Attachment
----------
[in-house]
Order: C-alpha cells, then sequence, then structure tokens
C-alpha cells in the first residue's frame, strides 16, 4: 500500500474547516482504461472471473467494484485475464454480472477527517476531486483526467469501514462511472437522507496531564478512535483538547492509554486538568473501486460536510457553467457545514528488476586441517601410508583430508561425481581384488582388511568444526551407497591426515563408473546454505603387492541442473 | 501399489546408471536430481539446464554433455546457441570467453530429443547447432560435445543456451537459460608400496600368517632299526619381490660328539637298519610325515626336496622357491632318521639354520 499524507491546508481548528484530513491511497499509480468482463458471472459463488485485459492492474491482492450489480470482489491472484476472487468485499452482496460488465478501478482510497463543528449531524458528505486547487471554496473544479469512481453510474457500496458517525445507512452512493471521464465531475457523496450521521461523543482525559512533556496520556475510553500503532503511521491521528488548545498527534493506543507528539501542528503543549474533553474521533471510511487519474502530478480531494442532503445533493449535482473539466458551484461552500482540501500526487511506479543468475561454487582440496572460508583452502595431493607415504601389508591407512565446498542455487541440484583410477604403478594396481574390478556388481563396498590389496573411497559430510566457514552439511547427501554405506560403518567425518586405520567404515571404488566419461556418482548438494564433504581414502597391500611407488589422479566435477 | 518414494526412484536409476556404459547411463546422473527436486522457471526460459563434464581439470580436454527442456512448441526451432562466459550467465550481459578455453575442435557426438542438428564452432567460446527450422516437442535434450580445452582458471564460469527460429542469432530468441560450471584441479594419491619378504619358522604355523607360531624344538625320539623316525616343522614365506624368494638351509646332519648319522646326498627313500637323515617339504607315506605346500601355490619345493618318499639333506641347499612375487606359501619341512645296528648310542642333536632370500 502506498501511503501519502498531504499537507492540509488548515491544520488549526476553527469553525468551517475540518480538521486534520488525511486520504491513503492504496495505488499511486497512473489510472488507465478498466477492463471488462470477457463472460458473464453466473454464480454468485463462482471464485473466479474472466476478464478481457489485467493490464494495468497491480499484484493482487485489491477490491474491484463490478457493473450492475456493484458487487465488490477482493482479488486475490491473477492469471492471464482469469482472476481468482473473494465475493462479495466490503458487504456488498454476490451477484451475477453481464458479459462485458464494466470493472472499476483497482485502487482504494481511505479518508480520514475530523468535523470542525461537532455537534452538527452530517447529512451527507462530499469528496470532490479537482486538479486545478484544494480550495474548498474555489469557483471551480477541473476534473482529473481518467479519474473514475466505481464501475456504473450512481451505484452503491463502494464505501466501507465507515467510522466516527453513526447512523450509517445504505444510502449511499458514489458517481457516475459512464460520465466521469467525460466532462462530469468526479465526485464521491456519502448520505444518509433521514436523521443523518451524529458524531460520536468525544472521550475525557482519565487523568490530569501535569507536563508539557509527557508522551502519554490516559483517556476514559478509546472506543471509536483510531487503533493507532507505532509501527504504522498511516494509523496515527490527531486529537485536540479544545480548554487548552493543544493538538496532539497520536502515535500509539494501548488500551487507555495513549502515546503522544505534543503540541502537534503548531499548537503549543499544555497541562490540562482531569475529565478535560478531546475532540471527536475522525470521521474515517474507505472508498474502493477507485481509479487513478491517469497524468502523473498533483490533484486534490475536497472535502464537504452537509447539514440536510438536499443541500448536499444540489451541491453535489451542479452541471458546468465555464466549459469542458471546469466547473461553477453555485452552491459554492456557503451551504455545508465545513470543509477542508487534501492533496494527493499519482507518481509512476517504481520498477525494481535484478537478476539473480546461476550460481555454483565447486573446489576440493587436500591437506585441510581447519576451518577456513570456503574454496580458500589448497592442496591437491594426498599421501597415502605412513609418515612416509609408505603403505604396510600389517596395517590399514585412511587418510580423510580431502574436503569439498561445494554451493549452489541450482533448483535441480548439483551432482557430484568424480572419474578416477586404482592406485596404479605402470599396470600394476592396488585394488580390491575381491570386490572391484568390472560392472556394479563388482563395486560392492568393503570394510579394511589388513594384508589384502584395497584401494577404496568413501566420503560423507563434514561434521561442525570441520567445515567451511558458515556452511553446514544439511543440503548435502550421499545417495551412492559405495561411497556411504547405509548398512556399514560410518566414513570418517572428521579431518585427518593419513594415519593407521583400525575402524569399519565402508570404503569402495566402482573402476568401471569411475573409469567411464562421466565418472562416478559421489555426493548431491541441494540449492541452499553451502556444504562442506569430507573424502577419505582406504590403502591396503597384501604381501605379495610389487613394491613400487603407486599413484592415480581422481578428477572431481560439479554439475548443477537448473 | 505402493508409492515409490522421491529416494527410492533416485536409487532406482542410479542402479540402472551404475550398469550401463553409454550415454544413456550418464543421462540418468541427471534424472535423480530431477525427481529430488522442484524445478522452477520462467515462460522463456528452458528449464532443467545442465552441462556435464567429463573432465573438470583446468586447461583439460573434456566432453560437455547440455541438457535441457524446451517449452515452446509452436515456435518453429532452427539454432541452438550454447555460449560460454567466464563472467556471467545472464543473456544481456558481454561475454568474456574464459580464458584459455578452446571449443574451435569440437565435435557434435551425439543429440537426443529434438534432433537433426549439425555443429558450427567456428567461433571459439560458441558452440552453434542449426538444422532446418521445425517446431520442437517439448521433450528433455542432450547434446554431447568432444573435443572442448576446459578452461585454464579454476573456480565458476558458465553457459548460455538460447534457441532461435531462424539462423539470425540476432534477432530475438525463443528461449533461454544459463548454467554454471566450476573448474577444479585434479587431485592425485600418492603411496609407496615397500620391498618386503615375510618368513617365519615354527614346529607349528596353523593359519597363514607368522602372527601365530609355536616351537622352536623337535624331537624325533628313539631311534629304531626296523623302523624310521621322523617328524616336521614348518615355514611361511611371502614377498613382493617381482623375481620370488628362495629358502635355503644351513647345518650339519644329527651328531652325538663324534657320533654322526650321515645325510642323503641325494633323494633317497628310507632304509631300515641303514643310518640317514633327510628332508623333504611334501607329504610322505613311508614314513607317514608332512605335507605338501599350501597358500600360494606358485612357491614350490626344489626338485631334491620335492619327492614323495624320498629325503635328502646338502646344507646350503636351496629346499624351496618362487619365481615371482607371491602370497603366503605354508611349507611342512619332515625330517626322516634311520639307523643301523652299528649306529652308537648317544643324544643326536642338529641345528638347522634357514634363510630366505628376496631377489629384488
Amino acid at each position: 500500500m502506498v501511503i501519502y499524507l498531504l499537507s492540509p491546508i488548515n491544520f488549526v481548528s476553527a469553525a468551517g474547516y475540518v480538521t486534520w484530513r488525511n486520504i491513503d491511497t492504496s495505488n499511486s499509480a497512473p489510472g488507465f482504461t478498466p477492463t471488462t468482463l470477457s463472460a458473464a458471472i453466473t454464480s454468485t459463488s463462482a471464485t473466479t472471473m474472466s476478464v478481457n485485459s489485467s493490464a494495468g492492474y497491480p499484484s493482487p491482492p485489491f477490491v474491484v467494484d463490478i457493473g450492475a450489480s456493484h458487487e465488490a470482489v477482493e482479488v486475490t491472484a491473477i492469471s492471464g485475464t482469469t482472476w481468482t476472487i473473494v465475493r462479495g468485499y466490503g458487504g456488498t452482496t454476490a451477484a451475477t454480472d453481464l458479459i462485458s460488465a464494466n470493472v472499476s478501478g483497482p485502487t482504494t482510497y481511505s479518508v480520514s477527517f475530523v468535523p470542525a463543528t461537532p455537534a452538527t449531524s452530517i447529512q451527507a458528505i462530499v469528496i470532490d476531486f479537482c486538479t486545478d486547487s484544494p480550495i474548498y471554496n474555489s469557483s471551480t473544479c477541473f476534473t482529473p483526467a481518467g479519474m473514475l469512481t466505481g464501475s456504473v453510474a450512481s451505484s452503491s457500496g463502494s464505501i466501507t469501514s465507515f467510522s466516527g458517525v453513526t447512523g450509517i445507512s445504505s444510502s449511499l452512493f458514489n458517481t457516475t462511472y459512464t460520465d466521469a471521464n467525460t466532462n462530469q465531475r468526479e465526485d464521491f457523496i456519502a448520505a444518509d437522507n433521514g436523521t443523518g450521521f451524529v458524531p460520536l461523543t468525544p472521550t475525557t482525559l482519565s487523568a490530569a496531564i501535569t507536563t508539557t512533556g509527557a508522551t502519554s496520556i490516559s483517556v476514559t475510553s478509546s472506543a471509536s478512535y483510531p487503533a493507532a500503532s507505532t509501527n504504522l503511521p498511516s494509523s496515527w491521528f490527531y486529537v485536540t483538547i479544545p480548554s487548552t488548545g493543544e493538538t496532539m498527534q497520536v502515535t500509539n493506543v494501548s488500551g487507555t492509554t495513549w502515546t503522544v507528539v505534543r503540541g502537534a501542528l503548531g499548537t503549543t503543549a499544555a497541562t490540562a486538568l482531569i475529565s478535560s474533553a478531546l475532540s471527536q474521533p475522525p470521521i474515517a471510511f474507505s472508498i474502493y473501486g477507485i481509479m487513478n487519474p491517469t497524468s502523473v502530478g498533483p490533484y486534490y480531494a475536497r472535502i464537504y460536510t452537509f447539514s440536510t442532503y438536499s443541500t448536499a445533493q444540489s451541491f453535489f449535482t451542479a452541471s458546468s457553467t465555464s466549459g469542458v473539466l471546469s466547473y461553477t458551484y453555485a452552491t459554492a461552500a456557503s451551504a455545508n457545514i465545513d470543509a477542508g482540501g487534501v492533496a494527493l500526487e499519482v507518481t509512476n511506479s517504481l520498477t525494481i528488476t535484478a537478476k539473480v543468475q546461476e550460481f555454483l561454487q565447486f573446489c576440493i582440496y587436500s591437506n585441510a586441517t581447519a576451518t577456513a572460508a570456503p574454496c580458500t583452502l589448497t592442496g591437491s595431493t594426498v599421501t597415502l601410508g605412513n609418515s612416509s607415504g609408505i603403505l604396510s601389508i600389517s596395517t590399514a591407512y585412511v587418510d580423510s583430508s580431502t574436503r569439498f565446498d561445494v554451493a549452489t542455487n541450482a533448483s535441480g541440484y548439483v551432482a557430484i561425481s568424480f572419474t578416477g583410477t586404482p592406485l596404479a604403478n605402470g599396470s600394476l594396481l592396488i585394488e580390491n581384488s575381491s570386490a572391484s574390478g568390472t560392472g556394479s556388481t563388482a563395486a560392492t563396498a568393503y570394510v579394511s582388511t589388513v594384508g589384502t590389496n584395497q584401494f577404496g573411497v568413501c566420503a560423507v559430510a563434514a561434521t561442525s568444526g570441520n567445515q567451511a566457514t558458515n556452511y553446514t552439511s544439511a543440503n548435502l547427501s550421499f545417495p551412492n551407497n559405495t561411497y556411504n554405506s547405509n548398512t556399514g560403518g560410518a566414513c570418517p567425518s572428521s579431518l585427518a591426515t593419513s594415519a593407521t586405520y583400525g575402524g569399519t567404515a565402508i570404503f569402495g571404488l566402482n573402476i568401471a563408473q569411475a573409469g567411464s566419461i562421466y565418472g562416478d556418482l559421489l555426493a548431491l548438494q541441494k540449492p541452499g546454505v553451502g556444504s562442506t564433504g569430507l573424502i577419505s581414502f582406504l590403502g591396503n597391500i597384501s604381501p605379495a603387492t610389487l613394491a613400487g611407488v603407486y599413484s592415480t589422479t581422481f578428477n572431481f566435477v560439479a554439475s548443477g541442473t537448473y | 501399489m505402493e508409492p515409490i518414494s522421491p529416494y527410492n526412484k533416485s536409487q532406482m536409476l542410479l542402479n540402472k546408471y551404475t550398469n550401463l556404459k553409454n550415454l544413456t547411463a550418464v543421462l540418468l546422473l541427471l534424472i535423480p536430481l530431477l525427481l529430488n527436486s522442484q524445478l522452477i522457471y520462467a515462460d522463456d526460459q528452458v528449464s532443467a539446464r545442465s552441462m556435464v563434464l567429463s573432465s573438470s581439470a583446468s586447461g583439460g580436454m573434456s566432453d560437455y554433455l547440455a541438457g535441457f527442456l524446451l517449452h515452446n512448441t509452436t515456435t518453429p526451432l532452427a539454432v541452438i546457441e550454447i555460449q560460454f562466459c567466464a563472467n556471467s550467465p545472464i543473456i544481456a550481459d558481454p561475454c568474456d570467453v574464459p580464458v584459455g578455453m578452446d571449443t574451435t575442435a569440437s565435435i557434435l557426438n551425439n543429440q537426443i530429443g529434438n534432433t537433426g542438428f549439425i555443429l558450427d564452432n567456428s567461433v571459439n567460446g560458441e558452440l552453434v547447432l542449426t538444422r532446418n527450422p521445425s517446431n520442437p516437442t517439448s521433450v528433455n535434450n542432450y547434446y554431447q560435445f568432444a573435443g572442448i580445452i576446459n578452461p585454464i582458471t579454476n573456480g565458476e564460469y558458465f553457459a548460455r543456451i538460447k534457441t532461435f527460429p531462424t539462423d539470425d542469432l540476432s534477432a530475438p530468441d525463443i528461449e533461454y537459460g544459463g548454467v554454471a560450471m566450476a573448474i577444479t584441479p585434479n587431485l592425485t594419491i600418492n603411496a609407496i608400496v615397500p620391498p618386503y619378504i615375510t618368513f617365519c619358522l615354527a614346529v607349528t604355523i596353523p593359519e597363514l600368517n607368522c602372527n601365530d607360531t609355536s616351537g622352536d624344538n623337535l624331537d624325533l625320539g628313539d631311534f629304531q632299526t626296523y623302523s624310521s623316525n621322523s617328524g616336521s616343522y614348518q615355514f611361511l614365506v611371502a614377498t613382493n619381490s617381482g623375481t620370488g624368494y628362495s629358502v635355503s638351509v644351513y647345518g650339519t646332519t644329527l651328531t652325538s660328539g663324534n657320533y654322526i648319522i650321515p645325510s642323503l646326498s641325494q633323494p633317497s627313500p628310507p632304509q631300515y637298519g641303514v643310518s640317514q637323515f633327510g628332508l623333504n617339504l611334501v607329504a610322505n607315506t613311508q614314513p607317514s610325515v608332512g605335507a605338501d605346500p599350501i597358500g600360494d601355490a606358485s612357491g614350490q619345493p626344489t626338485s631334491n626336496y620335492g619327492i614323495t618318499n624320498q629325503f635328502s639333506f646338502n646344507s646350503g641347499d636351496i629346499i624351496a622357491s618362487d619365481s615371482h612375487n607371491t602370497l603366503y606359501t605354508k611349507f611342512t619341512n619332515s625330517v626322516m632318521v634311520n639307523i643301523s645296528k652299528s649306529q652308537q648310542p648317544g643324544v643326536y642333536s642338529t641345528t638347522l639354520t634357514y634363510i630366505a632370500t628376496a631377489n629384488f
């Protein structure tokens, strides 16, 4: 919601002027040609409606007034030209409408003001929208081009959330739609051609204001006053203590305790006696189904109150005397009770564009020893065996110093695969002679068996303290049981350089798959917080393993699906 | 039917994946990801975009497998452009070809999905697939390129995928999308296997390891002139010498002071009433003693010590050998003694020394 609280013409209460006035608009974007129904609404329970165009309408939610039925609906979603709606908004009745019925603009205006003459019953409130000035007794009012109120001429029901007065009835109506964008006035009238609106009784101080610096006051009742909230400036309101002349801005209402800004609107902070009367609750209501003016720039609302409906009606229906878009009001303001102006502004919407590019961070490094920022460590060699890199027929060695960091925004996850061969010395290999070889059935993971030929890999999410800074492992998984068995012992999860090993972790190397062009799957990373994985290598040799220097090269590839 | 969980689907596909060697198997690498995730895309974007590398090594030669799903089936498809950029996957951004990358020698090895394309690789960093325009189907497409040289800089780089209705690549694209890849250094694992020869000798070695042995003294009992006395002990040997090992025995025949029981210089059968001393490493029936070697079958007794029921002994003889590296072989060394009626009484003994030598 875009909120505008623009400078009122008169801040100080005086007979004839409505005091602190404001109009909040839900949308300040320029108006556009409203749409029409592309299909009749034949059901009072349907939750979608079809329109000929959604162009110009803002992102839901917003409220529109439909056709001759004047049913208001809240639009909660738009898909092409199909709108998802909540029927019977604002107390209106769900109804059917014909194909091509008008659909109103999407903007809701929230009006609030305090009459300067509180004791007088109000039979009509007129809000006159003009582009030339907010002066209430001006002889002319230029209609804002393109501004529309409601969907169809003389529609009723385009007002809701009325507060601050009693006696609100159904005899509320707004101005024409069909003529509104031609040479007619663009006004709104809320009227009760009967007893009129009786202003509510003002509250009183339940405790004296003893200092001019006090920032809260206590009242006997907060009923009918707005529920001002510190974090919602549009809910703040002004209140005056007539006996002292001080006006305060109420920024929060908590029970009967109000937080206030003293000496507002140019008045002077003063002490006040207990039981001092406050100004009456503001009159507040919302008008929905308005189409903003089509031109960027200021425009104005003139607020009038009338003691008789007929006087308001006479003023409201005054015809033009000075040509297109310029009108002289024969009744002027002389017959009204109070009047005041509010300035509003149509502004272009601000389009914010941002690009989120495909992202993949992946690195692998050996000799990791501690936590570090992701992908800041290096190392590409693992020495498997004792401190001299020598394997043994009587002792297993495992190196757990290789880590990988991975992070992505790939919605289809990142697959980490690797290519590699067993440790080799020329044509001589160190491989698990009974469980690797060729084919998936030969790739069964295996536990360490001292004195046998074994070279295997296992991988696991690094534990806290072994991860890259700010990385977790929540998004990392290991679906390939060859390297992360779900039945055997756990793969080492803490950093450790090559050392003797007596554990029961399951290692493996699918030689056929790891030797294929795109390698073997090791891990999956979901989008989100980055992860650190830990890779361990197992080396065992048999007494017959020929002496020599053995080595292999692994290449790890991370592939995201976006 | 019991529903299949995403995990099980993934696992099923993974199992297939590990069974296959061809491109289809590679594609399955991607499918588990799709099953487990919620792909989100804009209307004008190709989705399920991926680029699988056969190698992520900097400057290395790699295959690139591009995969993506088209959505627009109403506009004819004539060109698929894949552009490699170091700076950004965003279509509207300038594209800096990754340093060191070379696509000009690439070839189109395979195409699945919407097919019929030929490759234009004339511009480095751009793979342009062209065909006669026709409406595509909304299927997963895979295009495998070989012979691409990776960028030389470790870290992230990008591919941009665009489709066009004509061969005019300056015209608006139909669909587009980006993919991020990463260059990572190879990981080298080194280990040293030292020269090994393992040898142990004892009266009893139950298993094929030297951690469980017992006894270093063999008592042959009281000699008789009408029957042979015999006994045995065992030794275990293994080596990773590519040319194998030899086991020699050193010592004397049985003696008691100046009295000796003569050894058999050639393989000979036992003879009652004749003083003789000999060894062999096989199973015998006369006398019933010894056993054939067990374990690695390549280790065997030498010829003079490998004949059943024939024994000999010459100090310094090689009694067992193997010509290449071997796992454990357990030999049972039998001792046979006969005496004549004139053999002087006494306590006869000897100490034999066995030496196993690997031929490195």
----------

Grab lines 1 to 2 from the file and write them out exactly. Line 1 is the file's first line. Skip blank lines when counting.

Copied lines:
[in-house]
Order: C-alpha cells, then sequence, then structure tokens